Likely one of the hardest sells from Shapiro’s camp will be its investment in public education. The Commonwealth Court just recently ruled in a landmark trial that the way the state funds public education is unconstitutional, because it keeps less-wealthy districts at a disadvantage. The court, however, did not prescribe many specifics for how to improve it.

The governor, who as attorney general filed an amicus brief on the side of the underfunded school districts in the trial, called for investing $567 million in new basic education funding for public schools. His budget did not include any extra funding for the state’s Level Up program, which provides support to the 100 school districts most in need.

The proposed investment is only a drop in the bucket of what’s needed, advocates have said. They estimate that PA should invest $4.6 billion into public education to balance the disparities between wealthy and impoverished districts. And given no increase for Level Up, they called this year’s budget a “step backward.”

“This year’s proposed education budget does not do enough to meet the standard set by our state constitution and the urgency of this moment,” read a joint statement from the attorneys representing underfunded districts in the recent trial. “This year’s increases are only pegged to keeping school funding on pace with inflation… the moment calls for more.”

Ward, the Republican leader in the state Senate, meanwhile said she wanted to see “lifeline scholarships” included in the budget proposal, but “they weren’t there.”

A lifeline scholarship program, similar to a voucher program, provides state-funded scholarships to students in grades one through 12 in districts with the lowest state test scores. These scholarships could then be used by parents—among other uses—to place their students in a private school.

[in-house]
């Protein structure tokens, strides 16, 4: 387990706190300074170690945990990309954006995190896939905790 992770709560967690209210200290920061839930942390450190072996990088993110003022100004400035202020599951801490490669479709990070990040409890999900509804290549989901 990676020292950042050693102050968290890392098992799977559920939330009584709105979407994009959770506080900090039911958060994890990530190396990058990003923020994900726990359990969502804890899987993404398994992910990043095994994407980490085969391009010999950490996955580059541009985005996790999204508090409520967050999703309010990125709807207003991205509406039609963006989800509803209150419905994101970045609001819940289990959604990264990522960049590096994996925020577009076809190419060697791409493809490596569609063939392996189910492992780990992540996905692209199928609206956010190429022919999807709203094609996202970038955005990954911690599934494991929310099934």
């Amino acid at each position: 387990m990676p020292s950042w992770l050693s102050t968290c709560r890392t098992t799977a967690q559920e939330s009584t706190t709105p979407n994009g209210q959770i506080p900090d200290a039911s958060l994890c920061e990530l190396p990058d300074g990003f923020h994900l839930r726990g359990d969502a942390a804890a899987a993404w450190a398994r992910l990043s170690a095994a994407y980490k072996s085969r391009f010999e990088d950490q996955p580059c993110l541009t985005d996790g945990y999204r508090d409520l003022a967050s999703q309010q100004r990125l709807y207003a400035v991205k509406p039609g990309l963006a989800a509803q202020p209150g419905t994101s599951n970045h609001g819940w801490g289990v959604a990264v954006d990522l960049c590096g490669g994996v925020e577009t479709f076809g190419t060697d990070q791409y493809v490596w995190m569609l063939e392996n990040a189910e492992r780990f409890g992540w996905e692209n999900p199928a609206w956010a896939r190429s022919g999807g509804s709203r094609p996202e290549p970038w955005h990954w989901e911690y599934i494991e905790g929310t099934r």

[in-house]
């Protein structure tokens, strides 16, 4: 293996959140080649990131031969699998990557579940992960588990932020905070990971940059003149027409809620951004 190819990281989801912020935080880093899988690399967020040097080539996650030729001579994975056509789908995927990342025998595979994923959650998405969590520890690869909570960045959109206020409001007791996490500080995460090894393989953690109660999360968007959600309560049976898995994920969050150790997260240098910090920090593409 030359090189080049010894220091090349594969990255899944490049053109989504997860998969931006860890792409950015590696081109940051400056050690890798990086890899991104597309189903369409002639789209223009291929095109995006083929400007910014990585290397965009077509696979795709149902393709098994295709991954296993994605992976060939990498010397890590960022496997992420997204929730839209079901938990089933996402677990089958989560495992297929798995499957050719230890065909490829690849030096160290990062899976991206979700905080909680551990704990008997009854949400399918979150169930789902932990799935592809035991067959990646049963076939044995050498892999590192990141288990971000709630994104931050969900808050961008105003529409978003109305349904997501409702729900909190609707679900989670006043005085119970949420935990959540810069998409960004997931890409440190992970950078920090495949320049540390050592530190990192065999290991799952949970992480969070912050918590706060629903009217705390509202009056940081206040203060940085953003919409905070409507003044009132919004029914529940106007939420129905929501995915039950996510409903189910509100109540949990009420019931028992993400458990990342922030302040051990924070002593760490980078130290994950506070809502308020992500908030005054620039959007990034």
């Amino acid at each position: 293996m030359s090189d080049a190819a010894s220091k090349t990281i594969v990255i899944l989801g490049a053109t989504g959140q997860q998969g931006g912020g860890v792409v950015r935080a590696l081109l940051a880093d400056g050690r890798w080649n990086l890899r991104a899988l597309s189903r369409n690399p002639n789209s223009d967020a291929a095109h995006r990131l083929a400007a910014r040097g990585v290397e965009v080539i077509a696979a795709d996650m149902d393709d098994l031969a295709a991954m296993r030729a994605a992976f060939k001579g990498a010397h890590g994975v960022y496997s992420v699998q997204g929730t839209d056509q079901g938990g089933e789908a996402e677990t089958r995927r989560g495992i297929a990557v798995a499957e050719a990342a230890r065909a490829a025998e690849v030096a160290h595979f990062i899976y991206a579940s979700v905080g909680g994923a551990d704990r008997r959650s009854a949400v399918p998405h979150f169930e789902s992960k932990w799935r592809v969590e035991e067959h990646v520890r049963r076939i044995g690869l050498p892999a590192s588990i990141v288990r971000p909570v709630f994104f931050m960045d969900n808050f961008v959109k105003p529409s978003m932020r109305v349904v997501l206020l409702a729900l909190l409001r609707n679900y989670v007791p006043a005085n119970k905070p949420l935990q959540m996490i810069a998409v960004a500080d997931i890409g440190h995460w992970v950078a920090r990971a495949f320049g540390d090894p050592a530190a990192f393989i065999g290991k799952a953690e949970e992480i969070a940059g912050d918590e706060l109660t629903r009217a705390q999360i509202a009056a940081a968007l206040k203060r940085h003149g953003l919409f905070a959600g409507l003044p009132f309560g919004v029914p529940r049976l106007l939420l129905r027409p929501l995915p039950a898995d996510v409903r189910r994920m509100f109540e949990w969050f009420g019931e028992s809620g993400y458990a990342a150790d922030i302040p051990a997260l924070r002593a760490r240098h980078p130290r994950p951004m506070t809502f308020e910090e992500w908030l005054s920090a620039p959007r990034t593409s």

Though not included in the budget proposal, Shapiro did indicate during his gubernatorial campaign that he was open to funding such a program. Some advocates, meanwhile, pan such proposals as an “attack” on already underfunded schools.

“This bill is a truly terrible piece of education policy,” PA State Education president Rich Askey said in opposition to a lifeline scholarship bill in 2022. “It’s nothing less than a full attack on public education. It would take $144 million from school districts most in need of state resources and give it to parents to spend on private school tuition, fees, uniforms, tutoring, computers or all kinds of other educational expenses.”


Ward said that this year’s budget proposal was not as “ideological” as the ones she is used to seeing from the previous Wolf administration, but she and other Republican state senators promised “extensive work to be done” before the budget resembles anything they would vote yes on.

“The governor said a lot of things that we can all get on board with. We just need to figure out how we’re going to pay for those things,” Ward said in an address.

GOP House members gave a similarly measured response, calling Shapiro’s proposal “a good start.”

Democratic leaders, meanwhile, welcomed the budget proposal with more gusto.

“I’m excited to relay that the governor’s budget proposal is one that had all Pennsylvanians in mind,” Speaker McClinton said. “From our youngest neighbors to our wisest, I can say with confidence that this budget has the potential to work for all.”

With the initial proposal now laid out, four months of public hearings and closed-door meetings between the Shapiro administration, the Republican Senate and the Democratic House are to follow. The state’s leaders must try to iron out an agreement on spending by June 30.

To read Sen. Lisa Baker’s My View on the budget, click here.